I will be one of your disciples.
Hey sligg, high praise and I’m honored! Thanks for your kind words and for coming by to say hi. I appreciate!
SUCH a great story!! I’ve been struggling with the after-effects of a prolactinoma (benign pituitary tumor), and the physical and emotional aspects of the resulting recurrent miscarriages/infertility. I was told that I would likely NOT be able to take the weight off ever again, and that i would most likely end up insulin resistant, at the least. The docs all said to try to go low-carb, and to add meat back into my diet (after 16 years of vegetarianism! NOT happening!). Tried to do low-carb veg…good luck there!! I was STARVING, and you know what happened there. Finally found the McDougall plan about a year ago, and though I’ve had some trouble maintaining (again, emotional eating won out, many times), I have lost 15 of the extra 30 I packed on as a result of the tumor. I’m back full-bore now, and you have just given me the added encouragement I needed. THANK YOU SO MUCH! I know now that I can at least win the weight battle. Take THAT, doctors…
Em, thank you so much for sharing your story and congrats on the 15 lbs. It is very moving and it sounds like you have been through quite a dramatic experience. Honestly, this day and age for doctors to recommend eating meat and other animal products is such a throw-back to times when they didn’t know better. I’ll give them the wiggle room of lack of information, but truly, this has become a cornerstone to health. Good for you for sticking to your resolve about this one.
I am glad that you find my article helpful, it’s my dream for this to be of help to others as it has been to you. Cutting the satiety factor of the more calorie dense starchies backfires big time. You may find that you need to nudge them up a bit more which may play a surprising role in the ’emotional’ eating. And you can keep good starchies handy to use at such times and minimize the damage – it’s true! It won’t set you back like richer fare. Also, have you read my series on Willpower? As the day goes on, stress hammers at our pre-frontal cortex making us more vulnerable to seeking the comfort of stimulating foods. Even 5 minutes of activity and a few rounds of deep breathing can offset the stress and help you enormously. You’ll find the series here: http://www.lanimuelrath.com/stress-management/5-minute-anti-anxiety-paint-and-willpower-workout-how-to-meditate-in-5-simple-steps/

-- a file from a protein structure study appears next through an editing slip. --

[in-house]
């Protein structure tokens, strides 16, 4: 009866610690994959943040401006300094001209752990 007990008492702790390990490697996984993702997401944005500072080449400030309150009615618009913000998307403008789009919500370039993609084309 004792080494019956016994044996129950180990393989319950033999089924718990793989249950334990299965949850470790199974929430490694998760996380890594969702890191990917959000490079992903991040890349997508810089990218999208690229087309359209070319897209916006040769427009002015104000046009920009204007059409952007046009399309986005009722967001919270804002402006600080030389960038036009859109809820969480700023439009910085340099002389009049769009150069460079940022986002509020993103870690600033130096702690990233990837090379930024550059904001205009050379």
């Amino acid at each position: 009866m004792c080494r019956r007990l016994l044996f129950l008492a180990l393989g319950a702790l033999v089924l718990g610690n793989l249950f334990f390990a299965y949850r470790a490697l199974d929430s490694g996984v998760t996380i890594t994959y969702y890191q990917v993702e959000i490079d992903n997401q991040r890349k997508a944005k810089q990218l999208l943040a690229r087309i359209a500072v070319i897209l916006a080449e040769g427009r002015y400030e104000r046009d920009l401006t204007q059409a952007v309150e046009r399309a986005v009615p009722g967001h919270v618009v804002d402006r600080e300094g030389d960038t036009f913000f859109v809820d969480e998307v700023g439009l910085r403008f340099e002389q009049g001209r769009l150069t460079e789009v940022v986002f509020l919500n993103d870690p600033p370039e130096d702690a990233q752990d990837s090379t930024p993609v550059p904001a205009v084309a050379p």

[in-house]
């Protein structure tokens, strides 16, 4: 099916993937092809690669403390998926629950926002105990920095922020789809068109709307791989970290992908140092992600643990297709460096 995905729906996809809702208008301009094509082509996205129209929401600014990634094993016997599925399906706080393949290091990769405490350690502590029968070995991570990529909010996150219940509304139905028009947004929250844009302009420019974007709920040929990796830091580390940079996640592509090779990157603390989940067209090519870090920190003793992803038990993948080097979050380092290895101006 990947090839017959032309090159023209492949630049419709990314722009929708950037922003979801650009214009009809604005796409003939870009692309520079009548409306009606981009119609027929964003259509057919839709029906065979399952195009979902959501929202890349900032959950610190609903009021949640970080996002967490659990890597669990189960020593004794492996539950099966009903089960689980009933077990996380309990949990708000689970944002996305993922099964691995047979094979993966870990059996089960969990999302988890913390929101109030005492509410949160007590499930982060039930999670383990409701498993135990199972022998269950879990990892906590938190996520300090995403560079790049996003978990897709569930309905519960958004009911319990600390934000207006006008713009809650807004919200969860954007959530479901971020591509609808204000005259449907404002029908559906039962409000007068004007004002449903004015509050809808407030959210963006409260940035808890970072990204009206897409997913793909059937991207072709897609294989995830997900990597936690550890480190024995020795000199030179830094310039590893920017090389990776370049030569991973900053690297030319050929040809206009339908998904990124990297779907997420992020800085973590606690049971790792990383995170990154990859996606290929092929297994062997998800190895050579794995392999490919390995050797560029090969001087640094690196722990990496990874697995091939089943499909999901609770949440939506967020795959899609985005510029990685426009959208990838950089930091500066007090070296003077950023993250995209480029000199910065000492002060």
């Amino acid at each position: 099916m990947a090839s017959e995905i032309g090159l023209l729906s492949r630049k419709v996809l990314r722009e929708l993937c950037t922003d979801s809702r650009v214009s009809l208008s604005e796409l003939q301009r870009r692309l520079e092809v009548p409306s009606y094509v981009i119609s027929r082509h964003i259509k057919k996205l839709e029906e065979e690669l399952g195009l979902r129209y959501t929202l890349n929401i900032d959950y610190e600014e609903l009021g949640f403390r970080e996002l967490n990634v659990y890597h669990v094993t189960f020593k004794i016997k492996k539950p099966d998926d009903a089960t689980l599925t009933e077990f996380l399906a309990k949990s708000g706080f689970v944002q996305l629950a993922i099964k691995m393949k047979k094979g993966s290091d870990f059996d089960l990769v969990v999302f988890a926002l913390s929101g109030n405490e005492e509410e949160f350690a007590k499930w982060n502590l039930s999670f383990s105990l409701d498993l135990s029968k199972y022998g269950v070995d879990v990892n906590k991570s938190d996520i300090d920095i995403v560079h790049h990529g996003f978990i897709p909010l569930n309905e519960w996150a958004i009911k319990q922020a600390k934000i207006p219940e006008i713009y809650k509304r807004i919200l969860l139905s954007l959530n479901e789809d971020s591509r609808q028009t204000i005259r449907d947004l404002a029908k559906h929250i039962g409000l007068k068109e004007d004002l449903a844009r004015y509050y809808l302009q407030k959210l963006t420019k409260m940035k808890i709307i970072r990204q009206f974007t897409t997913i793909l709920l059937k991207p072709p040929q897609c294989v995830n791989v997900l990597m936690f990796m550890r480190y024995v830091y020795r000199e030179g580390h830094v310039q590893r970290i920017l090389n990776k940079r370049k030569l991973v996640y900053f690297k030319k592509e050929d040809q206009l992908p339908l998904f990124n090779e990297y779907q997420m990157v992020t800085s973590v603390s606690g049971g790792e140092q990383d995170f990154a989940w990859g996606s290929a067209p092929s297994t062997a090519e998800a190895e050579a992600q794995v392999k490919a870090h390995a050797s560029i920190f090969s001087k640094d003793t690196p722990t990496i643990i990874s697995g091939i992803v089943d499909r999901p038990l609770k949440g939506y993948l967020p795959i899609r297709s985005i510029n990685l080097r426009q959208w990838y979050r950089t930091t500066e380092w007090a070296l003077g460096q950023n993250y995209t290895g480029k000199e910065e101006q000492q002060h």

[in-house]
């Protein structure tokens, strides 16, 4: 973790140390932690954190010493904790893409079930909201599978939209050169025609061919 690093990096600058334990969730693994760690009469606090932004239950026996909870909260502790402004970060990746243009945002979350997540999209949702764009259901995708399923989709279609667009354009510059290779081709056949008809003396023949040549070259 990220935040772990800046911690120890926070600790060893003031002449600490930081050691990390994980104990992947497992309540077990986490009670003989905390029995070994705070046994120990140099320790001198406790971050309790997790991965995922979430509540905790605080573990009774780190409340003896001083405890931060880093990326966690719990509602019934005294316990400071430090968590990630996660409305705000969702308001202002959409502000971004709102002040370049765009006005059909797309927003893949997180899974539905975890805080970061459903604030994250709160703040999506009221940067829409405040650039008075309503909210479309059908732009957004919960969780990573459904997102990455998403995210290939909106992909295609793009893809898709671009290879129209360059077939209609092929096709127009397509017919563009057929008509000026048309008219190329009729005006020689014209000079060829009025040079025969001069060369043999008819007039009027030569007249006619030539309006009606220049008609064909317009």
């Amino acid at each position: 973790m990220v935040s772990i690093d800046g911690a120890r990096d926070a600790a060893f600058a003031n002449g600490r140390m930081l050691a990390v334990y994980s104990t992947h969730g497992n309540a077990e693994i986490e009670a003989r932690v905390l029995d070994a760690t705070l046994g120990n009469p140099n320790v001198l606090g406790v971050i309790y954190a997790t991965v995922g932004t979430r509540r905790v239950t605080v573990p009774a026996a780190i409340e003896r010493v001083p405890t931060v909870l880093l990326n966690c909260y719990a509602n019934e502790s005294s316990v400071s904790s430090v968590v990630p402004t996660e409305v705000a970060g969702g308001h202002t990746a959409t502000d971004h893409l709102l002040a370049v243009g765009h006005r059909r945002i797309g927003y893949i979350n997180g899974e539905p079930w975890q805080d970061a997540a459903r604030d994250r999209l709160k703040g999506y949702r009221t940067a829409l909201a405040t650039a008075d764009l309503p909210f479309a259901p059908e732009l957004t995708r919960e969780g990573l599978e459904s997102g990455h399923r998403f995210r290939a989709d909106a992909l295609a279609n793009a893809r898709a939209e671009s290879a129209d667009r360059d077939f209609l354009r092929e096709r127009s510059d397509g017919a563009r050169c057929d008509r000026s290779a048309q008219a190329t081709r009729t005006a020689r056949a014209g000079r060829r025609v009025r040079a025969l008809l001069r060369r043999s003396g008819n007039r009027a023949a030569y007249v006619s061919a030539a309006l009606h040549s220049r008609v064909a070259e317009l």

Thanks again for your note. Did we meet at McDougall?
Nope, never been to a McDougall….I’d love to, at some point, though! Thanks for the link, and for the validation. 🙂 I’m loving this blog!!
What is ur opinion on the 80-10-10 diet by dr douglas graham? It is essentially the same as mcdougall, except the starch is replaced by fruit and it is all raw (eat fruit during the day, veg at night, small amounts of nuts/seeds/avos if desired). It is a highly healing diet and great for athletes and those wishing to recover naturally from all sorts of health/weight ills.